Therapeutic potential of intracerebral injection of human AMSCs in neurodegenerative diseases was previously reported in Huntington’s disease, PD and ischemia mouse models, but not in AD (Kim et al., 2012). In a carefully designed study on therapeutic effects of intravenous human adipose-derived SCs in an AD model, Kim et al. (2012) observed that intravenous or intracerebral human AMSC transplantation rescued memory impairments, besides reducing the number of Aβ plaques in the mice’s brain. There was no notification sign of tumorigenisis in this study; nevertheless Gimble, Bunnell, Chiu and Guilak (2011) identified the formation of sarcomas in vivo after the implantation of AMSCs in immunodeficient mice.

Dental and periodontal tissues constitute a recent source of neural SCs, presenting a substantial advantage among other SCs: their neural crest phenotype (Ibarretxe et al., 2012). Dental pulp SCs (DPSC) and human exfoliated teeth SCs (ETSC) have been shown to differentiate into the three germ layers, also displaying a potency that was widely thought to be exclusive from embryonic SCs (Janebodin et al., 2011; Miura et al., 2003). When compared to BM-MSCs, ETSCs present more active and developed metabolic cells (Karaoz, Sağlam, Aksoy, Kaymaz, & Duruksu, 2011).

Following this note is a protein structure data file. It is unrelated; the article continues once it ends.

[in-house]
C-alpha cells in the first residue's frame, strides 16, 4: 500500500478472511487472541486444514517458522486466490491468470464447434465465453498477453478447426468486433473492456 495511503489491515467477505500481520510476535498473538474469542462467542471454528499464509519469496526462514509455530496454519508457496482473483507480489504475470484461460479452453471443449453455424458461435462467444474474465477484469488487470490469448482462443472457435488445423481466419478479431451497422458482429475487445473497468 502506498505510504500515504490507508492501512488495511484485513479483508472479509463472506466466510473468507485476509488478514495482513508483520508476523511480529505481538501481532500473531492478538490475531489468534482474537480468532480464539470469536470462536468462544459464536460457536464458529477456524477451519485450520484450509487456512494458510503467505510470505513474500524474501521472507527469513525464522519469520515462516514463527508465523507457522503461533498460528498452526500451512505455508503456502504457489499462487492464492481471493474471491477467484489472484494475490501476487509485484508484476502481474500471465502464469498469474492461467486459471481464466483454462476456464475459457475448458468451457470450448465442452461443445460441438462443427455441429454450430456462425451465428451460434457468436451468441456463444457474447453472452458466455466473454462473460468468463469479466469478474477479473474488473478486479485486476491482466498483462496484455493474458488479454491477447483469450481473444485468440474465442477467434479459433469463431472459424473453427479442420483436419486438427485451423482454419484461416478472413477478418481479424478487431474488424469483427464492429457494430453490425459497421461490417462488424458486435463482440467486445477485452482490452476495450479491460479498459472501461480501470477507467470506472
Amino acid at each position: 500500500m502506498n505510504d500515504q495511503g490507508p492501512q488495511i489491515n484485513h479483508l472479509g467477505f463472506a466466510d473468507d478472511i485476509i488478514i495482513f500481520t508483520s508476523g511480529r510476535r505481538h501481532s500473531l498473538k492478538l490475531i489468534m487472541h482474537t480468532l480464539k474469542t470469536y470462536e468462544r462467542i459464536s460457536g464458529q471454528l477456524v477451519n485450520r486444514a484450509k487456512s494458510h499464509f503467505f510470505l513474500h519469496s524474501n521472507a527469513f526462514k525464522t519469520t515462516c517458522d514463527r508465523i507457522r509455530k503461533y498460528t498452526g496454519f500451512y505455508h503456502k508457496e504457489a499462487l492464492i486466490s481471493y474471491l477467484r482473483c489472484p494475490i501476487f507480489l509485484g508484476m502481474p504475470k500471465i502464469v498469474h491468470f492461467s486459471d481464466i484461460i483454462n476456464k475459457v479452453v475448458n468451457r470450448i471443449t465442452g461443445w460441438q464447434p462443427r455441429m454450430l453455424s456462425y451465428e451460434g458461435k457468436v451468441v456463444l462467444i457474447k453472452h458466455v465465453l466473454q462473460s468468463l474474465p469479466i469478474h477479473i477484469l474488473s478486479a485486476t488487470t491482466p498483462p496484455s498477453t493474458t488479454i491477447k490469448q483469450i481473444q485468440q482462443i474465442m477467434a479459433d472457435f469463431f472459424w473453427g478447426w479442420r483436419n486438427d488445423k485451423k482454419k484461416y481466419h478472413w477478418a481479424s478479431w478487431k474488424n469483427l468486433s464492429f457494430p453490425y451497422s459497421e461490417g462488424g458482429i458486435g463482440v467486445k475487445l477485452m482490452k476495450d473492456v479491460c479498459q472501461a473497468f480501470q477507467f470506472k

These characteristics were corroborated in a study on the differentiation process of human exfoliated deciduous teeth SCs into neurons that performed a dopaminergic function (Wang et al., 2010). As a result, it is estimated that the dental pulp SCs become an alternative source of human MSCs, once they offer promising differentiation properties, high proliferative capacity, and don’t raise ethical concerns as embryonic SCs (Ibarretxe et al., 2012).

Few studies have identified kidney-derived SCs (KSCs), especially considering neurodegenerative diseases. Studies about the isolation of kidney-derived cells showed consistent characteristics of renal SCs, without evidences of cell senescence or transformation into malignant tumors (Gupta et al., 2006). According to Ranghini et al. (2013), studies have shown that some kidney stem/progenitor cells (KSPCs) can differentiate into a variety of renal cell types (Lee et al., 2010).

However, in most cases, differentiation was defined solely on the basis of marker analysis, remaining unknown whether these stem/progenitor cell-derived renal cell types display any functionality. Nevertheless, another study suggested that human KSPCs cells improve renal function by secreting paracrine factors that promote tubular repair (Ranghini et al., 2013; Sallustio et al., 2013).


The development of models for behavior and cognitive decline in neurodegenerative diseases is a constant challenge for comparative psychology researchers. Associate the search for a comprehensive model of a multifactorial condition that may cause cognitive impairment is a methodological hotspot. Although it is difficult sometimes to consider a model of disease as a useful tool for knowledge achievement, models for non-pathological questions might be even more difficult.